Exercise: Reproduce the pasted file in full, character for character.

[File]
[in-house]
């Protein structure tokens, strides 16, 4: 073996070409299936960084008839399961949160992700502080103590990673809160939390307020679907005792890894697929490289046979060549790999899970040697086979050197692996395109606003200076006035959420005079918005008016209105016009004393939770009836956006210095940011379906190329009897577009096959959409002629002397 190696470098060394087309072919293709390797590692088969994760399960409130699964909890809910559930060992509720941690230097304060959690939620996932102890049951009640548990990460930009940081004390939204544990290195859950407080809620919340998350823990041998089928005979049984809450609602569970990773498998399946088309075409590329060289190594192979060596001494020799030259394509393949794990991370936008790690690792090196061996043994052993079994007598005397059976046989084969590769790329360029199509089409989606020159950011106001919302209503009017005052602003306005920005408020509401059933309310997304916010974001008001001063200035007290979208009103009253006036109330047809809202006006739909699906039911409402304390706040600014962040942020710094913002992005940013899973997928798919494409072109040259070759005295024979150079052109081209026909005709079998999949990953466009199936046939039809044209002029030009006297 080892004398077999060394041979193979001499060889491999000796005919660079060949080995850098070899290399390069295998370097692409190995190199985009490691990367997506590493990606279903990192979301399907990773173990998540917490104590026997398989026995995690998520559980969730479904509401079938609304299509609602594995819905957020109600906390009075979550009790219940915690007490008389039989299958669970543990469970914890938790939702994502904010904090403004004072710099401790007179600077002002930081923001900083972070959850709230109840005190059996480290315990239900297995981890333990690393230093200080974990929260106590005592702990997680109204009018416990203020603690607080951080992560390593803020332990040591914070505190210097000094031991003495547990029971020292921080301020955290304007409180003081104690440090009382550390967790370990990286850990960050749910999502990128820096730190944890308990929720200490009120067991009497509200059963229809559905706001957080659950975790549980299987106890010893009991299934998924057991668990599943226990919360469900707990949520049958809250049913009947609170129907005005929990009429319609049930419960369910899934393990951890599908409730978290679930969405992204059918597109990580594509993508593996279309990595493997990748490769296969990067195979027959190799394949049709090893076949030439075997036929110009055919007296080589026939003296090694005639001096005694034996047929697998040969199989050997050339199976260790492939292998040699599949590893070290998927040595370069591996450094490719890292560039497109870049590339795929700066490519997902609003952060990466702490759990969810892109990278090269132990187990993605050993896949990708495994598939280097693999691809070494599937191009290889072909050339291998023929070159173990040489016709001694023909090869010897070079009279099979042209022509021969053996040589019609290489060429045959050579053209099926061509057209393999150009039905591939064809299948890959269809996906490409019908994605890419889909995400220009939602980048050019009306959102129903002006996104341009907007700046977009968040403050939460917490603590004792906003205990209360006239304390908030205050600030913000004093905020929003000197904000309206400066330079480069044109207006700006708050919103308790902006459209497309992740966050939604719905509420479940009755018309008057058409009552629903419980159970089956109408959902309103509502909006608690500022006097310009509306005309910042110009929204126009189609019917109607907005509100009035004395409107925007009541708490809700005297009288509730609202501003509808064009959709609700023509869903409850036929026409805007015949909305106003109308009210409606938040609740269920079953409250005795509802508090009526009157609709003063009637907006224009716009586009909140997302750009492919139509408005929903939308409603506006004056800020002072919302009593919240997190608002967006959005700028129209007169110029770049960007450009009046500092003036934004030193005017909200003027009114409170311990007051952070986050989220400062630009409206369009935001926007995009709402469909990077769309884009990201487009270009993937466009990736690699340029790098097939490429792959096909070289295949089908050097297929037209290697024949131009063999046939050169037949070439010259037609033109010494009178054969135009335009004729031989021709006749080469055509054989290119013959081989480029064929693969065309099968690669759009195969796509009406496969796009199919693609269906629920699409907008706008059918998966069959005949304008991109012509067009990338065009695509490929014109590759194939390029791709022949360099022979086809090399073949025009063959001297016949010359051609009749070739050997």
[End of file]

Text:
[in-house]
């Protein structure tokens, strides 16, 4: 073996070409299936960084008839399961949160992700502080103590990673809160939390307020679907005792890894697929490289046979060549790999899970040697086979050197692996395109606003200076006035959420005079918005008016209105016009004393939770009836956006210095940011379906190329009897577009096959959409002629002397 190696470098060394087309072919293709390797590692088969994760399960409130699964909890809910559930060992509720941690230097304060959690939620996932102890049951009640548990990460930009940081004390939204544990290195859950407080809620919340998350823990041998089928005979049984809450609602569970990773498998399946088309075409590329060289190594192979060596001494020799030259394509393949794990991370936008790690690792090196061996043994052993079994007598005397059976046989084969590769790329360029199509089409989606020159950011106001919302209503009017005052602003306005920005408020509401059933309310997304916010974001008001001063200035007290979208009103009253006036109330047809809202006006739909699906039911409402304390706040600014962040942020710094913002992005940013899973997928798919494409072109040259070759005295024979150079052109081209026909005709079998999949990953466009199936046939039809044209002029030009006297 080892004398077999060394041979193979001499060889491999000796005919660079060949080995850098070899290399390069295998370097692409190995190199985009490691990367997506590493990606279903990192979301399907990773173990998540917490104590026997398989026995995690998520559980969730479904509401079938609304299509609602594995819905957020109600906390009075979550009790219940915690007490008389039989299958669970543990469970914890938790939702994502904010904090403004004072710099401790007179600077002002930081923001900083972070959850709230109840005190059996480290315990239900297995981890333990690393230093200080974990929260106590005592702990997680109204009018416990203020603690607080951080992560390593803020332990040591914070505190210097000094031991003495547990029971020292921080301020955290304007409180003081104690440090009382550390967790370990990286850990960050749910999502990128820096730190944890308990929720200490009120067991009497509200059963229809559905706001957080659950975790549980299987106890010893009991299934998924057991668990599943226990919360469900707990949520049958809250049913009947609170129907005005929990009429319609049930419960369910899934393990951890599908409730978290679930969405992204059918597109990580594509993508593996279309990595493997990748490769296969990067195979027959190799394949049709090893076949030439075997036929110009055919007296080589026939003296090694005639001096005694034996047929697998040969199989050997050339199976260790492939292998040699599949590893070290998927040595370069591996450094490719890292560039497109870049590339795929700066490519997902609003952060990466702490759990969810892109990278090269132990187990993605050993896949990708495994598939280097693999691809070494599937191009290889072909050339291998023929070159173990040489016709001694023909090869010897070079009279099979042209022509021969053996040589019609290489060429045959050579053209099926061509057209393999150009039905591939064809299948890959269809996906490409019908994605890419889909995400220009939602980048050019009306959102129903002006996104341009907007700046977009968040403050939460917490603590004792906003205990209360006239304390908030205050600030913000004093905020929003000197904000309206400066330079480069044109207006700006708050919103308790902006459209497309992740966050939604719905509420479940009755018309008057058409009552629903419980159970089956109408959902309103509502909006608690500022006097310009509306005309910042110009929204126009189609019917109607907005509100009035004395409107925007009541708490809700005297009288509730609202501003509808064009959709609700023509869903409850036929026409805007015949909305106003109308009210409606938040609740269920079953409250005795509802508090009526009157609709003063009637907006224009716009586009909140997302750009492919139509408005929903939308409603506006004056800020002072919302009593919240997190608002967006959005700028129209007169110029770049960007450009009046500092003036934004030193005017909200003027009114409170311990007051952070986050989220400062630009409206369009935001926007995009709402469909990077769309884009990201487009270009993937466009990736690699340029790098097939490429792959096909070289295949089908050097297929037209290697024949131009063999046939050169037949070439010259037609033109010494009178054969135009335009004729031989021709006749080469055509054989290119013959081989480029064929693969065309099968690669759009195969796509009406496969796009199919693609269906629920699409907008706008059918998966069959005949304008991109012509067009990338065009695509490929014109590759194939390029791709022949360099022979086809090399073949025009063959001297016949010359051609009749070739050997």